The Irish Times (a Republic of Ireland newspaper) reported the results of a poll on the options for a political settlement in Northern Ireland. Among Catholic respondents 33 per cent favoured the option of joint authority while 32 per cent wanted to see a United Ireland. Of those Protestants asked 35 per cent favoured closer integration with the United Kingdom (UK).

Saturday 3 December 1994

Ian Paisley, then leader of the Democratic Unionist Party (DUP), said that his party would try to wreck any new Assembly.

Tuesday 3 December 1996

An Ulster Unionist Party (UUP) delegation met Al Gore, Vice-President of the United States of America (USA), and a number of members of Congress, in Washington.

Wednesday 3 December 1997

Sinn Féin (SF) produced a dossier outlining their case that the party was being discriminated against in the allocation of committee chairs at Belfast City Council.

[SF was the joint largest party in the council along with the Ulster Unionist Party (UUP) both of whom had 13 councillors. However, whereas Unionists parties including the Alliance Party had 93 per cent of the committee chairs and 87 per cent of vice-chairs, SF had no positions.]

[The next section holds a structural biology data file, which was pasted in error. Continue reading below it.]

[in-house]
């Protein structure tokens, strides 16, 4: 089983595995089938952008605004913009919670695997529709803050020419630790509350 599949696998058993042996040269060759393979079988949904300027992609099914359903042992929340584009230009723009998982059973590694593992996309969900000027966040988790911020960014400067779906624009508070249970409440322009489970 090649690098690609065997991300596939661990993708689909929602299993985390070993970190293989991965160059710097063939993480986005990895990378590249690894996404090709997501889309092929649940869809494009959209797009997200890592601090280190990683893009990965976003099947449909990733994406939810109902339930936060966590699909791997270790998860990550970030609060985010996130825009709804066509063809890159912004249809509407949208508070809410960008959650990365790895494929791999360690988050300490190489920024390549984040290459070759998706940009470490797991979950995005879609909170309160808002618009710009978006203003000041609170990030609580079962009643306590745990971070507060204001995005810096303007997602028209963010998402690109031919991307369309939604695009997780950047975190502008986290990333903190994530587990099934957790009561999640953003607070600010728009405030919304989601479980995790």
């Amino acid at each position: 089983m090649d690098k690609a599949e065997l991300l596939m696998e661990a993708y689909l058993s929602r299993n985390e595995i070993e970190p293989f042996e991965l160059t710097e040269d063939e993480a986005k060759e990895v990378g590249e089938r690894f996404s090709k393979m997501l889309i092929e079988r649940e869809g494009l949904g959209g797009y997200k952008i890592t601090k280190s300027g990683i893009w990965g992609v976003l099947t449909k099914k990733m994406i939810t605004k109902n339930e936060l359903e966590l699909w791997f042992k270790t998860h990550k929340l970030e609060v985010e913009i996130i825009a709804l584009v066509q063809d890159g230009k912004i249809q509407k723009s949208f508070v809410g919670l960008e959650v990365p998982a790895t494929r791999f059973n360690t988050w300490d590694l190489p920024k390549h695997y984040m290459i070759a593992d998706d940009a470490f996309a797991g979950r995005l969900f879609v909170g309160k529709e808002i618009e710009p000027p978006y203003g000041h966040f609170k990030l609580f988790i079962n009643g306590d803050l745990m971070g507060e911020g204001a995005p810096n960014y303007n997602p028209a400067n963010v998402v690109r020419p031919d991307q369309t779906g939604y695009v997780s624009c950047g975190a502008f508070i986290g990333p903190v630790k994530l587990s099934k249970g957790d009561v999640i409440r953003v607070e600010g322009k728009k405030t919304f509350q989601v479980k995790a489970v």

Thursday 3 December 1998

There was further violence at Drumcree, County Armagh, where the Orange Order was continuing its protest at not being allowed to walk down the mainly Catholic Garvaghy Road. Up to 1,000 Loyalists clashed with police at Drumcree. John Taylor, then deputy leader of the Ulster Unionist Party (UUP), told journalists reporting the discussions on the setting up of departments and the North-South Ministerial Council to take a week off “because nothing will be happening”.

[The Unionists were blamed for the breakdown of an agreement on the issue.]

David Trimble, then leader of the UUP, travelled to Washington, United States of America (USA).

Sunday 3 December 2000

A Catholic couple and their 12 year old daughter escaped injury after a pipe-bomb was thrown at their home in Harper’s Hill, Coleraine, County Antrim. A Catholic man and his two sons escaped injury after a pipe-bomb was thrown at their house on the Old Glenarm Road in Larne, County Antrim. Both attacks were carried out by Loyalist paramilitaries.

Monday 3 December 2001

Frankie Mulholland (43), a Catholic civilian, was shot dead by Loyalist paramilitaries shot as he sat in a car on the Upper Crumlin Road, close to Horseshoe Bend, north Belfast, at approximately 8.00pm (2000GMT).

A second man in the car was taken to hospital suffering from shock. The Red Hand Defenders (RHD), a cover name previously used by the Ulster Defence Association (UDA), claimed responsibility for the attack.